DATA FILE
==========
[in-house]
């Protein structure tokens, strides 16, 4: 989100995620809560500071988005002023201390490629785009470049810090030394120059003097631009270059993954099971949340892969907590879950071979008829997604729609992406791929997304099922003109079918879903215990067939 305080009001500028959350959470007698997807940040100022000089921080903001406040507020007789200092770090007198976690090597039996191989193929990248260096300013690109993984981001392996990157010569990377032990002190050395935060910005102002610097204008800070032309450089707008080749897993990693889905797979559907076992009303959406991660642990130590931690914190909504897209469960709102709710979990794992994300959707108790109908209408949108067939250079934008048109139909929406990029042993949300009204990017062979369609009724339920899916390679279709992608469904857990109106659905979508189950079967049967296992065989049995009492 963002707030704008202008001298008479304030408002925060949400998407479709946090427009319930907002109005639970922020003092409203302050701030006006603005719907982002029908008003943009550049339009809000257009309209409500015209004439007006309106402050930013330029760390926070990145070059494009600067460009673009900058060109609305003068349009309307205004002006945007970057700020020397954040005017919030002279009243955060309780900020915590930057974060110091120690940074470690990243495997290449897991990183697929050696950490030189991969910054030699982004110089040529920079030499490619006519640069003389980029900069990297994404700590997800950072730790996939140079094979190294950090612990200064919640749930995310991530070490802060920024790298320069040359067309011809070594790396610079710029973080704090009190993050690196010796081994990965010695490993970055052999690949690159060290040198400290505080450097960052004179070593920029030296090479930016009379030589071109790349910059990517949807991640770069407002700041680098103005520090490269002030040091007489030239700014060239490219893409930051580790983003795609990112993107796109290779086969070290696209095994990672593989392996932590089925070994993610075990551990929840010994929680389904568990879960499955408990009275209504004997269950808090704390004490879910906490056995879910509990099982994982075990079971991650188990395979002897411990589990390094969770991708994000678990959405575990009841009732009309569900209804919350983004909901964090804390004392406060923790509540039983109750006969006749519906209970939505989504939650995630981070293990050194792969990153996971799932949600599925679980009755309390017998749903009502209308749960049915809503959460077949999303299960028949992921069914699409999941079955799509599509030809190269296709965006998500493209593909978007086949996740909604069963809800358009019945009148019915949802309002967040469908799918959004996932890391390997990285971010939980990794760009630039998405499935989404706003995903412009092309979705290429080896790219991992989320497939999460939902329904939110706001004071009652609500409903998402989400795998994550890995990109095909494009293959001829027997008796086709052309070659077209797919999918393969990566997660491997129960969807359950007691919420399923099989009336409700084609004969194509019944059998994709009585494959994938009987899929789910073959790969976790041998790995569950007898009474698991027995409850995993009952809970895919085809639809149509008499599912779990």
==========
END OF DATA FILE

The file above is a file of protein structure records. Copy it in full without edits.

[in-house]
């Protein structure tokens, strides 16, 4: 989100995620809560500071988005002023201390490629785009470049810090030394120059003097631009270059993954099971949340892969907590879950071979008829997604729609992406791929997304099922003109079918879903215990067939 305080009001500028959350959470007698997807940040100022000089921080903001406040507020007789200092770090007198976690090597039996191989193929990248260096300013690109993984981001392996990157010569990377032990002190050395935060910005102002610097204008800070032309450089707008080749897993990693889905797979559907076992009303959406991660642990130590931690914190909504897209469960709102709710979990794992994300959707108790109908209408949108067939250079934008048109139909929406990029042993949300009204990017062979369609009724339920899916390679279709992608469904857990109106659905979508189950079967049967296992065989049995009492 963002707030704008202008001298008479304030408002925060949400998407479709946090427009319930907002109005639970922020003092409203302050701030006006603005719907982002029908008003943009550049339009809000257009309209409500015209004439007006309106402050930013330029760390926070990145070059494009600067460009673009900058060109609305003068349009309307205004002006945007970057700020020397954040005017919030002279009243955060309780900020915590930057974060110091120690940074470690990243495997290449897991990183697929050696950490030189991969910054030699982004110089040529920079030499490619006519640069003389980029900069990297994404700590997800950072730790996939140079094979190294950090612990200064919640749930995310991530070490802060920024790298320069040359067309011809070594790396610079710029973080704090009190993050690196010796081994990965010695490993970055052999690949690159060290040198400290505080450097960052004179070593920029030296090479930016009379030589071109790349910059990517949807991640770069407002700041680098103005520090490269002030040091007489030239700014060239490219893409930051580790983003795609990112993107796109290779086969070290696209095994990672593989392996932590089925070994993610075990551990929840010994929680389904568990879960499955408990009275209504004997269950808090704390004490879910906490056995879910509990099982994982075990079971991650188990395979002897411990589990390094969770991708994000678990959405575990009841009732009309569900209804919350983004909901964090804390004392406060923790509540039983109750006969006749519906209970939505989504939650995630981070293990050194792969990153996971799932949600599925679980009755309390017998749903009502209308749960049915809503959460077949999303299960028949992921069914699409999941079955799509599509030809190269296709965006998500493209593909978007086949996740909604069963809800358009019945009148019915949802309002967040469908799918959004996932890391390997990285971010939980990794760009630039998405499935989404706003995903412009092309979705290429080896790219991992989320497939999460939902329904939110706001004071009652609500409903998402989400795998994550890995990109095909494009293959001829027997008796086709052309070659077209797919999918393969990566997660491997129960969807359950007691919420399923099989009336409700084609004969194509019944059998994709009585494959994938009987899929789910073959790969976790041998790995569950007898009474698991027995409850995993009952809970895919085809639809149509008499599912779990």